Contractor Talk - Professional Construction and Remodeling Forum banner

Galvanized or Bright for Interior Framing

23961 Views 21 Replies 14 Participants Last post by  Lanya LaPunta
Gang -

Out here in Gotham City, I've pretty much just used all Steel.
If I'm working with wood, I'm generally using screws.

Picked up a Dewalt Cordless Framer.
For the odds' ends' around the house, I want to give wood more of a whirl...besides, it gave me a excuse to buy a new toy.

If I have to buy 1 box of nails, is it Okay to use Galvanized Ring Shank for Everything. I was leaning on this direction, as one box will serve me plenty for now. Or am I better off with vinyl coated brights for interior use, in which I will need to buy *2* boxes, one bright and one galvy....
1 - 20 of 22 Posts
You can use the galv for indoors. Just costs more. You just bought a $500 "toy".
I don't think you are really worried about cost. If you think you will use it a lot, just buy both kinds of nails. They wont spoil.
  • Like
Reactions: hdavis
Buying galvanized for everything is an unnecessary expense for sure. Not worth it for interior framing.
We do all interior framing in bright,outside is galv an structural exposed within 600mm of the ground is stainless
We only buy galvies. We use a lot of PT here and I don't want my guys getting off the ladder or where ever they are to go grab different nails when changing from pt to white wood.

I don't even want to see brights on site because I know someone will grab and use them somewhere where they shouldn't. For the $200 it might save me per job, it's not worth the hassle for us.
Wow.... So for example if you were nailing joists to rimboard sitting on a foundation wall 300mm off the ground you would use stainless?

Just curious about how things are done on an island very far away from me!
We do all interior framing in bright,outside is galv an structural exposed within 600mm of the ground is stainless
Galvanized ring shank sound like 2 3/8" nails to me, or am I missing something?
You can get 3" here.
hdavis said:
Galvanized ring shank sound like 2 3/8" nails to me, or am I missing something?
Then I'll look around and see who carries them here.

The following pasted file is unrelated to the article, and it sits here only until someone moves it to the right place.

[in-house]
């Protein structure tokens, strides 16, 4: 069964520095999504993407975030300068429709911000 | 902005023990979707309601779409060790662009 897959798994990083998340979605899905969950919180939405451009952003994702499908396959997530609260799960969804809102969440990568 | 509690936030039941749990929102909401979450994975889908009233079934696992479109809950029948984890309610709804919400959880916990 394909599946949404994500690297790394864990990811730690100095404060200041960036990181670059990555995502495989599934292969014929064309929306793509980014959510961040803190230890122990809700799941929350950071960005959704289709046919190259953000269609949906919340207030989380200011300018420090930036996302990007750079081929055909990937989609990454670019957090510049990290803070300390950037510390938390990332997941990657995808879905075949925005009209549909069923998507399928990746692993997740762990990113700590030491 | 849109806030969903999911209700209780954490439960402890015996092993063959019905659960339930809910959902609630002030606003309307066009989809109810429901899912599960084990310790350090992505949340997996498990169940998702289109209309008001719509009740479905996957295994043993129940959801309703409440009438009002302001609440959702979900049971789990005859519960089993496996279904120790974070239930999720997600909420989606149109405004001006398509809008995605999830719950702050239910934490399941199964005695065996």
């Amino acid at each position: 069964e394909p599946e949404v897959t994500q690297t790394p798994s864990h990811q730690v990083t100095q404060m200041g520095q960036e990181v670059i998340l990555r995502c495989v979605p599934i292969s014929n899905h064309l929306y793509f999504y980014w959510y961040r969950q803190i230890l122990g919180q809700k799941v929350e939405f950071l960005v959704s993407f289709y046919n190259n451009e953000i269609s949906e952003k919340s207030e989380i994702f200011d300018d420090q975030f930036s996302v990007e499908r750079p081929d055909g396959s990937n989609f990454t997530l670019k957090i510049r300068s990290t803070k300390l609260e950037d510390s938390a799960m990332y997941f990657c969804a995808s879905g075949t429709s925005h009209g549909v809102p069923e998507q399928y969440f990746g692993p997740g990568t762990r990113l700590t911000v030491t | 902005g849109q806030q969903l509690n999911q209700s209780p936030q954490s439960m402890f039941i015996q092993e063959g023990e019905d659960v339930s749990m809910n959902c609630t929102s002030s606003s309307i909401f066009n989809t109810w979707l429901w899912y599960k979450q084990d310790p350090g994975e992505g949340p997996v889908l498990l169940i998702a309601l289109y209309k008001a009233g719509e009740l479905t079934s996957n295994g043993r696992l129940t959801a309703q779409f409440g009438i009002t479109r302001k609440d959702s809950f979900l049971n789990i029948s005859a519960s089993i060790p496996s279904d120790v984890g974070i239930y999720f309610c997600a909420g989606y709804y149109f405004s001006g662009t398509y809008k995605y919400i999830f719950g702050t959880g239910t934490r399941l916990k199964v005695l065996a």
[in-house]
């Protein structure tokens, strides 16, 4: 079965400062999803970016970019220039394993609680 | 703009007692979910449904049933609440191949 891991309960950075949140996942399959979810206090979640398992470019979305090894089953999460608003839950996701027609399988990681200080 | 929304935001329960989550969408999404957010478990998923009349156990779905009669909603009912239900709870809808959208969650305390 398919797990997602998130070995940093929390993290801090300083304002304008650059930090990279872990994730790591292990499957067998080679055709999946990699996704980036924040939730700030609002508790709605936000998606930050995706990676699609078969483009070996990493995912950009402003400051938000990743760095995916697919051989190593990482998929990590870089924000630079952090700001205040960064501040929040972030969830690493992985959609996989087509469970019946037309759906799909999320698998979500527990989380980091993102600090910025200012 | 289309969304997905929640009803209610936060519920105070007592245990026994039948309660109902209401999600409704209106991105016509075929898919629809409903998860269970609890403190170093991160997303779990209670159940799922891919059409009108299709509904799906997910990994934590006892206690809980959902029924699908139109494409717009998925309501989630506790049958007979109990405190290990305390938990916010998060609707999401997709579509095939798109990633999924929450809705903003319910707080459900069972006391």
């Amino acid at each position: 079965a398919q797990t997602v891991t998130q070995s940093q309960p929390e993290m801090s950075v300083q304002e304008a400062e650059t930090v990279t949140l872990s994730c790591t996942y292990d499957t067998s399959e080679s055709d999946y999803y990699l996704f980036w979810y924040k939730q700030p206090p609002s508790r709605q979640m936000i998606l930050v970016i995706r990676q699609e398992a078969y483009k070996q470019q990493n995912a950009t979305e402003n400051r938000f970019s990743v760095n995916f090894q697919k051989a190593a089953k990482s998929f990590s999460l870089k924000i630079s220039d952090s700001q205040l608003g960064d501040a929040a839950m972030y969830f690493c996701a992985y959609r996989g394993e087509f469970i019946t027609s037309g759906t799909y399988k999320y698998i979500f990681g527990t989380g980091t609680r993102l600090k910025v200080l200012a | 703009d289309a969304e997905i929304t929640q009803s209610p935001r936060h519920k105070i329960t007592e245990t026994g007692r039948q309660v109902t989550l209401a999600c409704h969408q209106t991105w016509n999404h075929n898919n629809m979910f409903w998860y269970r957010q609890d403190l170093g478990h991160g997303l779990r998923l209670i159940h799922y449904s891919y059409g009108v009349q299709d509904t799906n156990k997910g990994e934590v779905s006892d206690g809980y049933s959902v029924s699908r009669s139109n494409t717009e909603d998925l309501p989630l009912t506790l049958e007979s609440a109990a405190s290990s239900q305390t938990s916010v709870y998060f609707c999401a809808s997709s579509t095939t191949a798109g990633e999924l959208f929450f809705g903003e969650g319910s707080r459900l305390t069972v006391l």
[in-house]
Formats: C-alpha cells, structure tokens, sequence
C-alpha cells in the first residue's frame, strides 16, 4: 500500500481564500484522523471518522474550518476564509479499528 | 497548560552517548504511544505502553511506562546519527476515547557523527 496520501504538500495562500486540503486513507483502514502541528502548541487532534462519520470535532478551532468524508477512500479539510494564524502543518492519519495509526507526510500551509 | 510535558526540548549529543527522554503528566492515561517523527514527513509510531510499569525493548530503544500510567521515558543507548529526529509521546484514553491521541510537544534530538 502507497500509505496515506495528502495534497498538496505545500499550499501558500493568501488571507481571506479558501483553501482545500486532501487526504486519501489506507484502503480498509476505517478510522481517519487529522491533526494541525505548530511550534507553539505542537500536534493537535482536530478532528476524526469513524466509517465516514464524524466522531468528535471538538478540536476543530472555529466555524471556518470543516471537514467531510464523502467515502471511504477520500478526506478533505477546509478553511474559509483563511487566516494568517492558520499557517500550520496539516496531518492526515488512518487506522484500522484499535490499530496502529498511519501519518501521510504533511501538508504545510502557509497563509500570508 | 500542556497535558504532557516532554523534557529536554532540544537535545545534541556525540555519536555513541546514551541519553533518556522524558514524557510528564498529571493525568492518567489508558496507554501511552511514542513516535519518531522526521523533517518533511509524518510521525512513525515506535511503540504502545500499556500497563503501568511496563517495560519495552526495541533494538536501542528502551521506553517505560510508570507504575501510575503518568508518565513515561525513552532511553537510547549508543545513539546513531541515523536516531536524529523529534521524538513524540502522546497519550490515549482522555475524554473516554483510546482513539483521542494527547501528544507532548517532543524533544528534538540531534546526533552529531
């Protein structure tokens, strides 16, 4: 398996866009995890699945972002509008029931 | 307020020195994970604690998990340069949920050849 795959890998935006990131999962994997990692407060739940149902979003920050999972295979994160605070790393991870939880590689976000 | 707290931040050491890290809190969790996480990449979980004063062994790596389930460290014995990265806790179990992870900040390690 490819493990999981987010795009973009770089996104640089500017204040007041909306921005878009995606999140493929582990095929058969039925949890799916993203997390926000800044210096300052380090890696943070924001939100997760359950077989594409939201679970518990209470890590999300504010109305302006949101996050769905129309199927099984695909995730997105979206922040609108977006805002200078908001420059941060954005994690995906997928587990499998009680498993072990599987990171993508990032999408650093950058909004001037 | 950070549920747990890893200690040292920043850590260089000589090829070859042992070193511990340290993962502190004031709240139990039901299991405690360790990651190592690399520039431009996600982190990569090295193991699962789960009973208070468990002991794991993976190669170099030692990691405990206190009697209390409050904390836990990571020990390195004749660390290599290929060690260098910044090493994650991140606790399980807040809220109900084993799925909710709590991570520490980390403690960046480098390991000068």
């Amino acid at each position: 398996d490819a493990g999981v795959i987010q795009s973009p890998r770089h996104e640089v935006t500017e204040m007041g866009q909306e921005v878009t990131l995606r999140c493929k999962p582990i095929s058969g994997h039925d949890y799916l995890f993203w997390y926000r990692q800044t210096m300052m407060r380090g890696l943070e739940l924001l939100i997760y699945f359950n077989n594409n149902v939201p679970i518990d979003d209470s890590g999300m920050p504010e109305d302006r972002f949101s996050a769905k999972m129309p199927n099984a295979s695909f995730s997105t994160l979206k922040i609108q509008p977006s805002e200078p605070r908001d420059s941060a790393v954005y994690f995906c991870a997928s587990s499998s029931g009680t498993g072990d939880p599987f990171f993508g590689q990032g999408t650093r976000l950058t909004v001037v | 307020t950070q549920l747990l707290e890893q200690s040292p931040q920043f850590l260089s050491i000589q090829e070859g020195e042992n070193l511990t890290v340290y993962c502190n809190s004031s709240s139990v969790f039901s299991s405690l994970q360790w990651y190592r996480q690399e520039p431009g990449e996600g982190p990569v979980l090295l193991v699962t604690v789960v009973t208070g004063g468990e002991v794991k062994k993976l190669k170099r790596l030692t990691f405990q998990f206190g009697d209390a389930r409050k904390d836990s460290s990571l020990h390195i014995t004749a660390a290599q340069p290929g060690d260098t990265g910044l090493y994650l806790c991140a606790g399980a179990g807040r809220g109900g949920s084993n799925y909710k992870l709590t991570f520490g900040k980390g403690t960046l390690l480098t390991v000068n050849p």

You can get 3" here.
yup ,doin a deck at the moment 400 from ground to bottom of joists stringer bolted to slab with stainless bolts joists on stainless hangers with stainless bracket nails pile to bearer stainless z nails ...expensive stuff
Wow.... So for example if you were nailing joists to rimboard sitting on a foundation wall 300mm off the ground you would use stainless?

Just curious about how things are done on an island very far away from me!
The cordless dewalt framer has it's place on our crew. Putting in truss bracing is it's only job. A joke for a production site.
Galvanized will be fine. Will cost a little more, but I can usually find Grip Rite (generic) for about $5 more per box.
I also usually only get galvanized. Something we went to a few years ago. Easier than switching nails or somebody getting mixed up.
I also only get galvanized finish nails and brads.
I don't get the ring shank though. Would require a special order. The galvanized have a coating on them. They are harder to pull than bright finish.
Having not use Ring Shanks....

I was leaning on Ring Shanks for the exterior usage requirements. How much or how little of a bear is it to nail flush. I know this really depends on the nailer as well. Not sure if I buy Ring Shanks, will I have buyers remourse if it doesn't seat flush on every nail I shoot
If you were hjand nailing and bought galvi ring shanks and didn't need them, yes, you'd have buyer's remorse and probably a sore arm:whistling

If the question is whether you can hand set them flush if the nailer doesn't get them just right, it takes a pretty good whack - it it's in a knot, it takes a better whack...

I haven't used them in a nail gun, only hand nailed with them for decking boards.
Having not use Ring Shanks....

I was leaning on Ring Shanks for the exterior usage requirements. How much or how little of a bear is it to nail flush. I know this really depends on the nailer as well. Not sure if I buy Ring Shanks, will I have buyers remourse if it doesn't seat flush on every nail I shoot
LOl. I've probably used more epoxy-concrete fasteners than setting a nail by hammer in my lifetime ;-/

Got a couple spring project ahead, and figuered I'd give nails/wood a shot...
I use Galvanized ring shanks for everything, I have the 20v cordless framing nailer and it sets them perfectly. We don't switch out nails other than length either, too easy to mix up.
Don't remember ever seeing 16d full common ring shank.
I use Galvanized ring shanks for everything, I have the 20v cordless framing nailer and it sets them perfectly. We don't switch out nails other than length either, too easy to mix up.
Galv for inside, won't hurt anything
but your wallet
Ended up picking up a box of 16 Gal Smooth and 8 Galv Ring.

Interested for my own wikipedia to compare/contrast how the ring shanks grip resistance compares to where I would normally just use a GRK screws. Moreso, I do see the benefits of the speed with nails....

Shear, etc, etc. I don't think I'm nailing anything YET where shear is a issue..
Galvanized. Too easy to mix up.
1 - 20 of 22 Posts
This is an older thread, you may not receive a response, and could be reviving an old thread. Please consider creating a new thread.
Top